I think so. For us being a band, as long as we have, you kind of get into, you kind of get into these moments of, I don't want to call them repetition, but you get into these formulas that work well for you. In terms of you know, inner dynamics and things like that, the kind of songs you write and whatnot.  We've all had and continue to have a variety of side projects and sidebands, but we've always also wanted to grow the Converge sound.  Without knowing exactly how to do that. That desire goes back to the late '90s when Kurt and I started talking about trying to bring in different instrumentation and what they might look like once we started becoming better players, and having bigger, broader musical ideas. 

Eventually, we decided that it would be really cool to do some form of collaboration, an extension of what this band is, because there are no rules, we can do whatever we want. So we decided to give it a crack around five years ago when we played our shows as Converge Blood Moon, so it has been slow cooking for a very long time, but now we are finally able to share some of the music we've been working on since then with these fine folks. 
 

The record features some incredible collaborative vocal work from yourself and Chelsea, which I was quite taken aback by upon first listen. It is different hearing your voice utilized as an accompanying instrument to someone like Chelsea's, did you find that as a vocalist, it was a different and rewarding experience for you?

The first thing I want to say is that there are so many voices on record and that everyone's voice is very distinctive.  It is truly a cool, collaborative thing with seven folks and everyone's kind of jumping in there, vocally.  Steve sings a lot, I sing a lot, Chelsea sings a lot, Kurt sings in places, Ben C sings in places, Ben K does not, even though he can, he's actually a better singer than I am in terms of singing in a traditional style.

As I'm a loud vocalist and loud vocals have more to do with impact and percussion than other styles because you're typically on the beat and phonetically things are kind of rigid because you have to push so hard to kind of get things out of you, so it becomes more an instrument than it is, a communicative tool, like a traditional vocalist is. So it was really cool to work outside of that box.  I've done it to a degree on Converge songs before, but not necessarily to this sort of extent, which is super cool. And it's not to say that it's all me hanging out and crooning or something like that, there's still a lot of loud stuff from all of us, including Chelsea, Chelsea is brutal on the record, too, when she wants to be. But yeah, we definitely roll the dice on those dynamics and go back and forth in a whole bunch of places on the record, which, for me, makes it you know, unpredictable and exciting,  it keeps things really fresh for me."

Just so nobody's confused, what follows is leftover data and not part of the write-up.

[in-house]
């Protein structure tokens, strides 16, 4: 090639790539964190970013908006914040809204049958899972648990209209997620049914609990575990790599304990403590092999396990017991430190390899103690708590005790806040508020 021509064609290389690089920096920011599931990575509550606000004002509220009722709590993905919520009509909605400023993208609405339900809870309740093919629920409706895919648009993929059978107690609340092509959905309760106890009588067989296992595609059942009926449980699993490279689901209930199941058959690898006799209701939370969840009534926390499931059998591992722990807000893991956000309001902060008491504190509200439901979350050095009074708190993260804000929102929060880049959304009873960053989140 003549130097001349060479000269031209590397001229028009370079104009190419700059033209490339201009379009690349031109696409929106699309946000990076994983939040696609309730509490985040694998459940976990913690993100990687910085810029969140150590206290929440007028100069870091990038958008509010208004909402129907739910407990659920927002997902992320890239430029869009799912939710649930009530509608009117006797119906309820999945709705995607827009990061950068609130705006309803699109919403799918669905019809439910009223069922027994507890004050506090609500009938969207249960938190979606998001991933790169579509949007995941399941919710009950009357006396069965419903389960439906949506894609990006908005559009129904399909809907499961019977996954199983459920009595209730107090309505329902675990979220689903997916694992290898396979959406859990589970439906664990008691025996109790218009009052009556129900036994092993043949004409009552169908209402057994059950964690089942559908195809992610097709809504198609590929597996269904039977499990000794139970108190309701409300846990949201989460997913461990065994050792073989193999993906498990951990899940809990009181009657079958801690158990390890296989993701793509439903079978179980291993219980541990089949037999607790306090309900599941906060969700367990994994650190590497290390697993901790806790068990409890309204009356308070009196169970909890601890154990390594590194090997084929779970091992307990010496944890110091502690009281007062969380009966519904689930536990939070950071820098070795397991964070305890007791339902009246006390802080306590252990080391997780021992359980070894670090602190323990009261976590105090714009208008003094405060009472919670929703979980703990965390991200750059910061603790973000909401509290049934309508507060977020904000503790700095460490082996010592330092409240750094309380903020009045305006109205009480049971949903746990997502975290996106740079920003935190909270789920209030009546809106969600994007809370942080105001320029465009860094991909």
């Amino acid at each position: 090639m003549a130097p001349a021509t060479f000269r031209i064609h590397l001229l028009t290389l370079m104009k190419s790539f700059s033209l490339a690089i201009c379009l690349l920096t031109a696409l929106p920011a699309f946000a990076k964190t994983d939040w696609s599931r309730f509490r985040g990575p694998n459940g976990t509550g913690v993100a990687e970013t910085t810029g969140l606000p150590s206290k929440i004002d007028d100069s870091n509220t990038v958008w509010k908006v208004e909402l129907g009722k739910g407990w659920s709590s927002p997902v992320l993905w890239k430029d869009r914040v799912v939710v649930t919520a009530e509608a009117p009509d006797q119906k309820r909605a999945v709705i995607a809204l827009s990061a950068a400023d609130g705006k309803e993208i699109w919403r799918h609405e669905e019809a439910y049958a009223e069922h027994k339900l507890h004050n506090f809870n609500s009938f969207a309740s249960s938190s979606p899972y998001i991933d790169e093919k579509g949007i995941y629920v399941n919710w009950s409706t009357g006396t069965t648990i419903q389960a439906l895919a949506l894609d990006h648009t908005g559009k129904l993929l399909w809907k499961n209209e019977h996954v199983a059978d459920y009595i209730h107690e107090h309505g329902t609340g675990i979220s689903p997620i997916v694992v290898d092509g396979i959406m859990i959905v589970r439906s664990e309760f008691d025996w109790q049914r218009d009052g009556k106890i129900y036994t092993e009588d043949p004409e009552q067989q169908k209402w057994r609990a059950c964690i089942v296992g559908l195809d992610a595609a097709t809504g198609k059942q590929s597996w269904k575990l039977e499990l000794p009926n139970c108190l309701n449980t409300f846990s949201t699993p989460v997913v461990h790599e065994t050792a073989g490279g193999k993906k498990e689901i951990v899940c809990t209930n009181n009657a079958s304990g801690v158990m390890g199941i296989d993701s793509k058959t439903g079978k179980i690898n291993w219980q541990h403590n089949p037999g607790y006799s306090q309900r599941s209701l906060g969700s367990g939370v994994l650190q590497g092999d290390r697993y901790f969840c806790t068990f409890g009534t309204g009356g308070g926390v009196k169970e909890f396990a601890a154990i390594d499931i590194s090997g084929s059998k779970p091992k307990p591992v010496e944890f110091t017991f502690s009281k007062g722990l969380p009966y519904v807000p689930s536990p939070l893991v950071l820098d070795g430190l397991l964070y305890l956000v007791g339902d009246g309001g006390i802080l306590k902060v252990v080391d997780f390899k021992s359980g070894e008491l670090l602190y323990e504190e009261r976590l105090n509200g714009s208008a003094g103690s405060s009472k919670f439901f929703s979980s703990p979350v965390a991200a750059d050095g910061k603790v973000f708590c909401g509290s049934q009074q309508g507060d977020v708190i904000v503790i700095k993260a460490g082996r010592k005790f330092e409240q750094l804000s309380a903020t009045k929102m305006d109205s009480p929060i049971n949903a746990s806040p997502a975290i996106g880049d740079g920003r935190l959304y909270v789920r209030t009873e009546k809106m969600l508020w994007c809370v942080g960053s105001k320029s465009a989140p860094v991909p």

Having something that sounds and feels so fresh coming this late in Converge's career is a really exciting thing as a fan, you mentioned the project has been in the works for quite a while, did the pandemic contribute to your ability to finally realise this creative vision?

"We've been working on the material for about five years, ever since we did those shows at Roadburn and we decided we wanted to continue the creative relationship. So since then, we've been sharing song ideas, demo ideas, and the sort of the skeleton of a lot of songs have been evolving since then. Which has been super cool. There have been these moments of a lot of activity, and then there's been moments of none for six months because we're all busy doing other things. But the pandemic came around at a time where we were already going into this, we were planning to go to the studio to finish this record, we were all going to meet in Salem, but the pandemic hit and all of that got thrown out of the window. So we worked remotely.